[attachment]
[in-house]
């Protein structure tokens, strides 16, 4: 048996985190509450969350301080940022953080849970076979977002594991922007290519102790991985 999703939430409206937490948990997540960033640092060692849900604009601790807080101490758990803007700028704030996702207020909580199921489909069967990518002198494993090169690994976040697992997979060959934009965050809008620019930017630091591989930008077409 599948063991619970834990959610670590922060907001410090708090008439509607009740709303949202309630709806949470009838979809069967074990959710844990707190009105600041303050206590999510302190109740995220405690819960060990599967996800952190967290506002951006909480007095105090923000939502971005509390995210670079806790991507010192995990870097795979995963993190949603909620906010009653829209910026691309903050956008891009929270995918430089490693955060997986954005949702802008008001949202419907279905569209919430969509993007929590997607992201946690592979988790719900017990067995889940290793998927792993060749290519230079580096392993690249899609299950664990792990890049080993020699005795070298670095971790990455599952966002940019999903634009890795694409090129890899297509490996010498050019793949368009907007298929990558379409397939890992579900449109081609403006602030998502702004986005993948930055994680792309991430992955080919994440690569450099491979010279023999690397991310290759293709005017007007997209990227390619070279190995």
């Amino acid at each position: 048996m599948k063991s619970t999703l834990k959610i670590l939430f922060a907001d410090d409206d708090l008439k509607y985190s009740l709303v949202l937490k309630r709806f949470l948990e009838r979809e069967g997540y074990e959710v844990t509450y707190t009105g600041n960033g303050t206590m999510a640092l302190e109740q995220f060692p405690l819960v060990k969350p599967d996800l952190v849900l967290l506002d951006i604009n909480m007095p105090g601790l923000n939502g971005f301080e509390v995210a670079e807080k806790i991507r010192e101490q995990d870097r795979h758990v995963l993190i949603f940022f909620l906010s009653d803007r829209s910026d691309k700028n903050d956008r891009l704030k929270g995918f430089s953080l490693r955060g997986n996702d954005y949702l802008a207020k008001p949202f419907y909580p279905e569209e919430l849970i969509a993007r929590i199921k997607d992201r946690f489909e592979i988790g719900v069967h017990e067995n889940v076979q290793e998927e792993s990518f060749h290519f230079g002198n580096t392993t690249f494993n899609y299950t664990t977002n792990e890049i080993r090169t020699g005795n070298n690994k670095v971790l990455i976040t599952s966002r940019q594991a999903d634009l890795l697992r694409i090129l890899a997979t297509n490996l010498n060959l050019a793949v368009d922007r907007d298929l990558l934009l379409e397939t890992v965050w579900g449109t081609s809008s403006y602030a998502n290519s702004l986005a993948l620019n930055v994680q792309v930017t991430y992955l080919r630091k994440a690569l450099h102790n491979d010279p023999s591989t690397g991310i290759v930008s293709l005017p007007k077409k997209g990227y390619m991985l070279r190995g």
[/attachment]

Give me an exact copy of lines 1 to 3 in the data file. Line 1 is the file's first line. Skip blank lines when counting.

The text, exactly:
[in-house]
């Protein structure tokens, strides 16, 4: 048996985190509450969350301080940022953080849970076979977002594991922007290519102790991985 999703939430409206937490948990997540960033640092060692849900604009601790807080101490758990803007700028704030996702207020909580199921489909069967990518002198494993090169690994976040697992997979060959934009965050809008620019930017630091591989930008077409 599948063991619970834990959610670590922060907001410090708090008439509607009740709303949202309630709806949470009838979809069967074990959710844990707190009105600041303050206590999510302190109740995220405690819960060990599967996800952190967290506002951006909480007095105090923000939502971005509390995210670079806790991507010192995990870097795979995963993190949603909620906010009653829209910026691309903050956008891009929270995918430089490693955060997986954005949702802008008001949202419907279905569209919430969509993007929590997607992201946690592979988790719900017990067995889940290793998927792993060749290519230079580096392993690249899609299950664990792990890049080993020699005795070298670095971790990455599952966002940019999903634009890795694409090129890899297509490996010498050019793949368009907007298929990558379409397939890992579900449109081609403006602030998502702004986005993948930055994680792309991430992955080919994440690569450099491979010279023999690397991310290759293709005017007007997209990227390619070279190995």
């Amino acid at each position: 048996m599948k063991s619970t999703l834990k959610i670590l939430f922060a907001d410090d409206d708090l008439k509607y985190s009740l709303v949202l937490k309630r709806f949470l948990e009838r979809e069967g997540y074990e959710v844990t509450y707190t009105g600041n960033g303050t206590m999510a640092l302190e109740q995220f060692p405690l819960v060990k969350p599967d996800l952190v849900l967290l506002d951006i604009n909480m007095p105090g601790l923000n939502g971005f301080e509390v995210a670079e807080k806790i991507r010192e101490q995990d870097r795979h758990v995963l993190i949603f940022f909620l906010s009653d803007r829209s910026d691309k700028n903050d956008r891009l704030k929270g995918f430089s953080l490693r955060g997986n996702d954005y949702l802008a207020k008001p949202f419907y909580p279905e569209e919430l849970i969509a993007r929590i199921k997607d992201r946690f489909e592979i988790g719900v069967h017990e067995n889940v076979q290793e998927e792993s990518f060749h290519f230079g002198n580096t392993t690249f494993n899609y299950t664990t977002n792990e890049i080993r090169t020699g005795n070298n690994k670095v971790l990455i976040t599952s966002r940019q594991a999903d634009l890795l697992r694409i090129l890899a997979t297509n490996l010498n060959l050019a793949v368009d922007r907007d298929l990558l934009l379409e397939t890992v965050w579900g449109t081609s809008s403006y602030a998502n290519s702004l986005a993948l620019n930055v994680q792309v930017t991430y992955l080919r630091k994440a690569l450099h102790n491979d010279p023999s591989t690397g991310i290759v930008s293709l005017p007007k077409k997209g990227y390619m991985l070279r190995g």